We see it every day at freeway offramps, parks, empty lots, and abandoned buildings, informal homeless encampments permeate our urban and suburban neighborhoods. Communities struggle to strike a balance between compassion and cleanliness, between enforcement and assistance. In the City of Sacramento, there’s an estimated 8,000 unhoused individuals and when you add the population of the County’s unincorporated areas, the problem grows to a nearly insurmountable level. Elected officials, faith-based groups, and social organizations such as First Step Communities, have long toiled to find solutions that fit within the currently available funding and regulatory environment. This has been an uphill battle and the problem is growing faster than the solution.
In spring of 2021, Urban Land Institute Sacramento (ULI) and American Institute of Architects Central Valley (AIACV) approached three Sacramento design firms to formulate private sector solutions as a team. They wanted something to bolster the community response, and asked for solutions that can be applied across the city while promoting dignity, security, and safety for the unhoused population and the surrounding communities.
The scale of this problem required a unique response, one that is both flexible and durable; one that can establish community, but be easily removable once the inhabitants have graduated to higher levels of housing security. So, our team got to work.
First, we gathered some collaborators who bring a unique vision to the solution, including Atlas Lab (Landscape Architects) and Buehler Engineering (Structural Engineers) and started brainstorming ideas for our concept.
We held multiple (virtual) charrettes, researched previous and current designs to address homelessness, and formulated the guiding principles to our solution: promote safety, promote dignity, give agency, and be removable. This solution became less about a specific design response and more about a kit of parts that could be deployed wherever necessary and then moved to the next area of the city that needed it.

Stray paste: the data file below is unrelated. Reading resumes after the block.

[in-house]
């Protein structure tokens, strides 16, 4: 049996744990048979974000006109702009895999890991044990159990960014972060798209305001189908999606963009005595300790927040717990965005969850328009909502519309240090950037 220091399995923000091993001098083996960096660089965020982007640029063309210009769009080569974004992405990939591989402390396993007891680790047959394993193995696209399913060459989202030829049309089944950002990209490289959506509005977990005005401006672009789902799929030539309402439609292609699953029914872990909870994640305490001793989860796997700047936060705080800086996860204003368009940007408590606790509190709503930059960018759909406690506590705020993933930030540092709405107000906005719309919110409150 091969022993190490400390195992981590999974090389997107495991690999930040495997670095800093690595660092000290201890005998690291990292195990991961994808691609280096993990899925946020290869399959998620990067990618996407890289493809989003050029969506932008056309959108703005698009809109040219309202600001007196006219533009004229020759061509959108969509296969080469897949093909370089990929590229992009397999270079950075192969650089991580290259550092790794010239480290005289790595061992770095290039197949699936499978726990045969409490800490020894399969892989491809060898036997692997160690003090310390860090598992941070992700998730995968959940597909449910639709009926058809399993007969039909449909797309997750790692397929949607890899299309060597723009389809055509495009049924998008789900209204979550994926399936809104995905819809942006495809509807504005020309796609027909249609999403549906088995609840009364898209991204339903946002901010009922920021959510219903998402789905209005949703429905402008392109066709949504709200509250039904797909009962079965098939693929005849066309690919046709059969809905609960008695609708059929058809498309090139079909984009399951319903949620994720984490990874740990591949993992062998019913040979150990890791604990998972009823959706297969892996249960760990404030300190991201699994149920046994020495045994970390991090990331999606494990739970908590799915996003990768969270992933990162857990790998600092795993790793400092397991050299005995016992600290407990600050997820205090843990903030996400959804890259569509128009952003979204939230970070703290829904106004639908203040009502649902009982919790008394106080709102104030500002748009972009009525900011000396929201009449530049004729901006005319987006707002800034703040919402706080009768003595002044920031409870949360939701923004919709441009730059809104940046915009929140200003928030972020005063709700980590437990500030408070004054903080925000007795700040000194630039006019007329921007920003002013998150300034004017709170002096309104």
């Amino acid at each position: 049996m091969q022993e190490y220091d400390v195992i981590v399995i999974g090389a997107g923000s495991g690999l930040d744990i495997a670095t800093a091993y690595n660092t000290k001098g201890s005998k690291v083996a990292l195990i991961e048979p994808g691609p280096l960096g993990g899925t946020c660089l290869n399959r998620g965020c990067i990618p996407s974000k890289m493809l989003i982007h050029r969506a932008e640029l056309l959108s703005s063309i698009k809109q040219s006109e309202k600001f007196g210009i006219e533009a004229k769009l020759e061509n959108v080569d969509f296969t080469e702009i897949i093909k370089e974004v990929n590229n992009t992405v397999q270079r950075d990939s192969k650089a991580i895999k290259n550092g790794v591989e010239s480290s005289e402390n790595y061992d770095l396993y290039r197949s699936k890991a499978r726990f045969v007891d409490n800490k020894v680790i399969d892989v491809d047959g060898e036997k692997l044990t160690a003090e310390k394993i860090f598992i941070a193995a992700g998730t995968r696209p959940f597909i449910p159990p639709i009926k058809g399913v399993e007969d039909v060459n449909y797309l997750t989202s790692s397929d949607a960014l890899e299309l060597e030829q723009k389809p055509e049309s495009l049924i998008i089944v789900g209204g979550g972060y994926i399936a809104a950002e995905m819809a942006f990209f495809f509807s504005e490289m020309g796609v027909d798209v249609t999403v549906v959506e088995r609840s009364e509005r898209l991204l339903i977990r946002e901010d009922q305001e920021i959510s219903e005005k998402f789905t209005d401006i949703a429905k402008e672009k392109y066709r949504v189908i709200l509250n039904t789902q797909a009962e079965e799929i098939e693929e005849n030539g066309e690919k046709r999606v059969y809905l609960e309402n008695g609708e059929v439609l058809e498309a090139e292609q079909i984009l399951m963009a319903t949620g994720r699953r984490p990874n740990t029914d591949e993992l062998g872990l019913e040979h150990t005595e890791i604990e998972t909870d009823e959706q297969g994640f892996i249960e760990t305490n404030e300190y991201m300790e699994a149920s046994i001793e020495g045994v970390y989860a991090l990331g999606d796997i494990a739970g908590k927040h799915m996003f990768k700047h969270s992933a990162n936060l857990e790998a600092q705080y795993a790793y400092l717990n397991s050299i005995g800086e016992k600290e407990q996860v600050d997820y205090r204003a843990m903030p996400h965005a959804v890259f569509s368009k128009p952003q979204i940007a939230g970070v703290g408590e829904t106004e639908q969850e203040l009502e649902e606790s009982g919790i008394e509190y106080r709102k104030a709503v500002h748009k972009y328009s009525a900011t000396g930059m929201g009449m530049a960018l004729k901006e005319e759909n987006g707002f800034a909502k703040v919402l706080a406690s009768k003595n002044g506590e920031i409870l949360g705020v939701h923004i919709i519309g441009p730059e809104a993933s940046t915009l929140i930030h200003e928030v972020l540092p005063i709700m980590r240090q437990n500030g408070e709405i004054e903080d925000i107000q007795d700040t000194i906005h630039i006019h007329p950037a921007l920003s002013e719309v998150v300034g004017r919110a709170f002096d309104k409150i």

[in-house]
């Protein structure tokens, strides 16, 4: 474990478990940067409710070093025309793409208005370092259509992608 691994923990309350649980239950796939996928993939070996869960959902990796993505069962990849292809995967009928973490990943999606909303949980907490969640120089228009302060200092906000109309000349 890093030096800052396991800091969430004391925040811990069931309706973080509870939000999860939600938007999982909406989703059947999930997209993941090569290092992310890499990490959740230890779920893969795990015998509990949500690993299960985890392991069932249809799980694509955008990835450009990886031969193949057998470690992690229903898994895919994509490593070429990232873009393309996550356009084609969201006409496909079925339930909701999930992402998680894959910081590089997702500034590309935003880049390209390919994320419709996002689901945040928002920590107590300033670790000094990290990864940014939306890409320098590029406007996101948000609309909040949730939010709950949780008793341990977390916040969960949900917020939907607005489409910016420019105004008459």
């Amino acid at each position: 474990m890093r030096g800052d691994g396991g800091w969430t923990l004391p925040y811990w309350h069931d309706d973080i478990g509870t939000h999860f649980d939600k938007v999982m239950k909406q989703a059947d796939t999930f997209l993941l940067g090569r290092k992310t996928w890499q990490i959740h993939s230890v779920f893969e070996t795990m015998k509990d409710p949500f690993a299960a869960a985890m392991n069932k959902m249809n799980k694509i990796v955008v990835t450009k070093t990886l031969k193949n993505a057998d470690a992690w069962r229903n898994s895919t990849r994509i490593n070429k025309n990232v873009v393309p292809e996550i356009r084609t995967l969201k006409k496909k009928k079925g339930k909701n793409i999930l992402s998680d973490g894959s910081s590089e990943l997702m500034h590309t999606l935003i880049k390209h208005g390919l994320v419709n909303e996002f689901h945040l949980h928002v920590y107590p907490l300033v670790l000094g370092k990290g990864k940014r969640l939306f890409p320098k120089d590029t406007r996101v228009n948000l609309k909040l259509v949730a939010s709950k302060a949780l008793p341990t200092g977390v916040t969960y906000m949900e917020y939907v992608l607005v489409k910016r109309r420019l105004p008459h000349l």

After the initial concept phase our designs were presented to the team leadership, which included First Step Communities, ULI and AIACV. These collaborative presentations allowed us the ability to hone our solution to fit the operating model of local non-profits that will eventually operate the community sites and provide supportive services to the individuals.
Our Proposed Concept
Each housing unit begins with a solid floor base, built from common framing materials. The floor base is a modular system, based around a 4’x8’ sheet of plywood. Connection points are built in to connect floor bases together creating three different sizes: single occupancy, double occupancy, or family units (for up to 4 people).
These same connection points provide solid attachment for the tent frames. We also minimized the length of the poles in the frame and are using standard connectors to simplify construction and repair of each housing unit or “tent cabin”. Each tent cabin has an enclosed space for sleeping and storage, and an open porch which can be used for seating or storing large items such as bikes and carts.
The tent cabins are organized into small village units and have a large central gathering space with picnic tables and a large shade structure. The villages can have between 8-15 people and can also combine with adjacent villages to create a community of 30-40 people.
Each site that was chosen can accommodate a maximum of 110 people, utilizing a single administration tent and service personnel.
In parallel to our design efforts, the Mayor and City Council have adopted a Comprehensive Master Siting Plan to Address Homelessness and have recently identified 20 sites throughout the council districts where the housing will be deployed.
Over the next few weeks, we’re engaging manufacturing partners, working with city staff, and are building a full-size prototype of a family tent cabin.
We look forward to making tangible and visible progress toward ending the plight of our unhoused neighbors.